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Bays' trial set for March 2020

TUCSON — Although he could face a minimum of 30 years in prison if convicted, local attorney Paul Randall Bays told a judge on Tuesday that he would rather go to trial on numerous charges, which include kidnapping and aggravated assault, rather than accept a plea deal.

At the status hearing in Pima County Superior Court before Judge James Marner, Bays also requested a change of venue for the trial. He wants it in Pima County instead of Cochise.

“There has been overwhelming pretrial publicity,” said Bays’ attorney Joseph DiRoberto. “It’s a carnival atmosphere.”

Bays was arrested by Cochise County Sheriff’s deputies after authorities said he broke a woman’s arm in March of this year.

Bays was involved in an altercation outside her home in which a woman was injured at her property when a car door was shut on her arm March 8, the sheriff’s department told the Herald/Review after the arrest. Bays was arrested hours later at his home in the early morning hours of March 9.

His pretrial release conditions included no contact with the victim. Bays has been accused by prosecutors of violating that order twice, most recently this past spring when prosecutors said he offered the woman $20,000 to drop the case, court records show.

He also drove onto her property, which violates a prior protective order, prosecutors said in the complaint.

After the second violation occurred, the special prosecutor assigned to the case, an attorney from Maricopa County, withdrew another plea deal that had been offered to Bays in September.

After Bays said Tuesday that he wanted to go to trial, Marner explained the risks to Bays and told Bays of the “importance of certainty in plea negotiations.”

Marner also informed Bays that he is familiar with the attorneys involved in the case and, if Bays were to accept a plea offer, Marner would likely abide by the recommended sentence.

But Bays remained steadfast and a trial date was set for March 31, 2020, in Cochise County Superior Court.

Marner told Bays and DiRoberto that they would have to file a motion regarding the change of venue request. A hearing date is expected to be scheduled for that motion.

The hearing Tuesday was held in Tucson because Bays has several cases he is working in Cochise County and that would present a conflict for judges there.

Bays is also the attorney for the City of Tombstone, where officials have said they will wait until the legal issues play out before making a decision about his status as city attorney.


Community
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Huachuca City senior center reopens after 9-month hiatus

HUACHUCA CITY — When the Huachuca City Senior Center closed its doors in January after an LLC discontinued its services there, town manager Matthew Williams wanted to find ways to reopen the facility as soon as possible.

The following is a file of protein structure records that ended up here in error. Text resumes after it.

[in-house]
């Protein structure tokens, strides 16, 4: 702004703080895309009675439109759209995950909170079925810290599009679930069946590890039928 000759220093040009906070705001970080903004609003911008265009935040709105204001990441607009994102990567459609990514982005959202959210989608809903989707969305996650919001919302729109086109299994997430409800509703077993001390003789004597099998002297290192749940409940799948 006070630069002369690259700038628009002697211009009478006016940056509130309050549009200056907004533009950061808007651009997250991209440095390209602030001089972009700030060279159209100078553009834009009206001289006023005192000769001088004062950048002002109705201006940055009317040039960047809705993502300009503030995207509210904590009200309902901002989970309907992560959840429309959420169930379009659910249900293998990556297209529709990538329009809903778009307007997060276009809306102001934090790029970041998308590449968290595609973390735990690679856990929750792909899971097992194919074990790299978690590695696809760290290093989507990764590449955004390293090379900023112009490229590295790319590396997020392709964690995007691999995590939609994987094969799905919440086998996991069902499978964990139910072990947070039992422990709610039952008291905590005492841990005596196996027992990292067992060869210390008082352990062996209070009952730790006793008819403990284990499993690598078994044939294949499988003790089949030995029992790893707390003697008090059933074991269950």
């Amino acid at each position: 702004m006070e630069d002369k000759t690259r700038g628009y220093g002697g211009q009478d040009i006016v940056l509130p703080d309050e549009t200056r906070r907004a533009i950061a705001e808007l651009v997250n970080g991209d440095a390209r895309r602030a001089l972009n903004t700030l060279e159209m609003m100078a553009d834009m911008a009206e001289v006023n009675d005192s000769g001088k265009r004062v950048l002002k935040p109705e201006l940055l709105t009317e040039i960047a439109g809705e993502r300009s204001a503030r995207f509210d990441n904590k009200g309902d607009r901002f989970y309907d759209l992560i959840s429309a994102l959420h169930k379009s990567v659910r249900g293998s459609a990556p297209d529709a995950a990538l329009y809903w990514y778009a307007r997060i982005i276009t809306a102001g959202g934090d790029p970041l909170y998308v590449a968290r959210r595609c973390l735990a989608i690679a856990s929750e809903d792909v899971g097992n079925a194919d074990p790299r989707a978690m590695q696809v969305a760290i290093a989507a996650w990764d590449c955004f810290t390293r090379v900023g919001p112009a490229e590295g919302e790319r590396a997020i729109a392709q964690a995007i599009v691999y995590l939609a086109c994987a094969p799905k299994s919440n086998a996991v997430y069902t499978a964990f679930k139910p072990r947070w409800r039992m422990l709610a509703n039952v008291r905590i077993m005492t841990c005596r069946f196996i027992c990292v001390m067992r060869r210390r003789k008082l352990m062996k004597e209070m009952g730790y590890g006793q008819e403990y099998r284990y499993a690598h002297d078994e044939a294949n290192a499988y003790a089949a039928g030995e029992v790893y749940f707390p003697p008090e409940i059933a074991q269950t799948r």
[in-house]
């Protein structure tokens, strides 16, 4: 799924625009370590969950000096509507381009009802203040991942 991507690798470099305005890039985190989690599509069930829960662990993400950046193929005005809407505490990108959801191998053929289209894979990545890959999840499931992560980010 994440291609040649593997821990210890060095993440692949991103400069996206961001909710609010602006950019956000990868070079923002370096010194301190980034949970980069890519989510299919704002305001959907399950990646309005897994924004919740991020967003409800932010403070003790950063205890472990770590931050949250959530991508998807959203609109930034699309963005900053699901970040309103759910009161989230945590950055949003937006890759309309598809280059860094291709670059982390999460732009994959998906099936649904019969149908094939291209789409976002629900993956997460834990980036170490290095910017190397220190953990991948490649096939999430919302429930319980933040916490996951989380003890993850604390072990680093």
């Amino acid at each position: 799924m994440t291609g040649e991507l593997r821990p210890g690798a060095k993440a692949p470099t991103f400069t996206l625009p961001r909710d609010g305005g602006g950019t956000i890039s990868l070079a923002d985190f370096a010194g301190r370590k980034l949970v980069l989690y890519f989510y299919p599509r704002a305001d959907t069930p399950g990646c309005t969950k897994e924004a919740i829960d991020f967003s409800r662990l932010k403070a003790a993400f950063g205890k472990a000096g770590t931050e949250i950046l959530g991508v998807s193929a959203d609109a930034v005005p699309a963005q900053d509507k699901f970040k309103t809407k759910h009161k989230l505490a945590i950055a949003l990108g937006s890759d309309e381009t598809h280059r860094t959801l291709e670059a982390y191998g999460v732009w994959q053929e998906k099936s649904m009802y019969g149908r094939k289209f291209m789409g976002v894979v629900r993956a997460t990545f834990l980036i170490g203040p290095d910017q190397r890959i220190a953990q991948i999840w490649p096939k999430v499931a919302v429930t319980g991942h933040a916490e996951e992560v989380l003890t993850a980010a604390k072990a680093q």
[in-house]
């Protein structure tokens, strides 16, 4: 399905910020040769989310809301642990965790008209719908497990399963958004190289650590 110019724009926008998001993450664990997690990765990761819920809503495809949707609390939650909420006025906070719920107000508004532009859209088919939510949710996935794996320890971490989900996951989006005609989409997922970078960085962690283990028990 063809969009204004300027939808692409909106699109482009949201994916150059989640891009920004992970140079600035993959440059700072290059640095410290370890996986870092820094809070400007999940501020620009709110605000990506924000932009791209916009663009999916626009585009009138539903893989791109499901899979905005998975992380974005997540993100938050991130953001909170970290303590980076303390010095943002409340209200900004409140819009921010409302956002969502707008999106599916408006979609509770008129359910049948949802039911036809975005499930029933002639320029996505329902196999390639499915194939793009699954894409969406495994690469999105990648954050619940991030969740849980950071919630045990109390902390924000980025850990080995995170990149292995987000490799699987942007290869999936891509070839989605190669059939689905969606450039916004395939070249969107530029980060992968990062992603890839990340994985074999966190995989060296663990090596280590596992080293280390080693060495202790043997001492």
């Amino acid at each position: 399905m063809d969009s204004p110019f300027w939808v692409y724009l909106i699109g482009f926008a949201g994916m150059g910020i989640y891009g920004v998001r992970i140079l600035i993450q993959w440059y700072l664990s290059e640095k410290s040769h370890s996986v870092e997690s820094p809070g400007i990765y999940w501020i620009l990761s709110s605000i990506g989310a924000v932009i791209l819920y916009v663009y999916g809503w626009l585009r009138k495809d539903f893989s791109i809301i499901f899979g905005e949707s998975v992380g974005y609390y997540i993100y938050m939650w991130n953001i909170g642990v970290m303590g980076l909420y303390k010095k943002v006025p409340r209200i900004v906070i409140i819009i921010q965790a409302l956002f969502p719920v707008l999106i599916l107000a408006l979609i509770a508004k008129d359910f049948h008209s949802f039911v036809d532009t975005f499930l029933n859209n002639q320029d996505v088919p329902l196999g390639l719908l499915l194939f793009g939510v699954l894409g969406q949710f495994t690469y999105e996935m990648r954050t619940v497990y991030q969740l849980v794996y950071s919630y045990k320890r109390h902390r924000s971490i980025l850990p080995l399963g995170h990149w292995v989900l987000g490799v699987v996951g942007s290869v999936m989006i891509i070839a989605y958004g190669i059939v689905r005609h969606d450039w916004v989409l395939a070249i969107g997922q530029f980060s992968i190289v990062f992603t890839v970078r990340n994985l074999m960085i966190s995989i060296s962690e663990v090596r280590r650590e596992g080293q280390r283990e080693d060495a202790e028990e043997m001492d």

Now that’s happened.

During an open house last week, the community packed the town senior center for a “one stop shopping” event designed to showcase a newly painted, vibrant center filled with representatives from different agencies across Cochise County where they provided information about resources.

SEAGO (SouthEastern Arizona Governments Organization) Area Agency on Aging, Department of Economic Security, Canyon Vista Medical Center’s Thrive program, Medicare, Healthy Huachuca City and the Lending Shed are some examples of participating agencies and organizations.

“The response to our open house has been amazing,” said Suzanne Harvey, Huachuca City library, senior and community services director.

The senior center will be open on Wednesdays and Fridays from 8:30 a.m. until 2 p.m. and will be open two nights a month for game night, on the first and third Thursdays, from 5 to 8 p.m., she added.

At her booth, Canyon Vista Thrive Coordinator Ericka Sullins talked about the program’s support groups, exercise classes, nutritional information and other healthy lifestyle resources offered through the hospital’s classes.

Huachuca City residents Bill and Cathy Stein stopped by the event to see what kinds of services are offered.

“We just moved back to Huachuca City about a month ago from Yuma, and we’re glad to be back,” Bill Stein said. “The poverty rate in Huachuca City is right around 38 percent, so these kinds of services that we’re seeing here today are great for the community.”

SEAGO Health & Nutrition Programs Coordinator Shi Martin was one of six SEAGO members that attended the open house.

“I think it’s wonderful that the town is able to give the senior center back to the community,” she said. “Giving seniors a hub for socialization and ways to find the resources that can help them is so important in preventing isolation and other issues. This senior center needed a revitalization, and that’s exactly what it got.”

Harris Rosenberg, another one of the town’s residents, echoed those comments.

“I think today’s event is awesome. The old senior center was sleepy, and now it’s more vibrant,” Harris said. “I used to come here quite a bit for events. It’s a great place, especially for seniors, because you meet people in your neighborhood and hear about other activities that are going on. This reminds me of a resource center with a Mayberry feel.”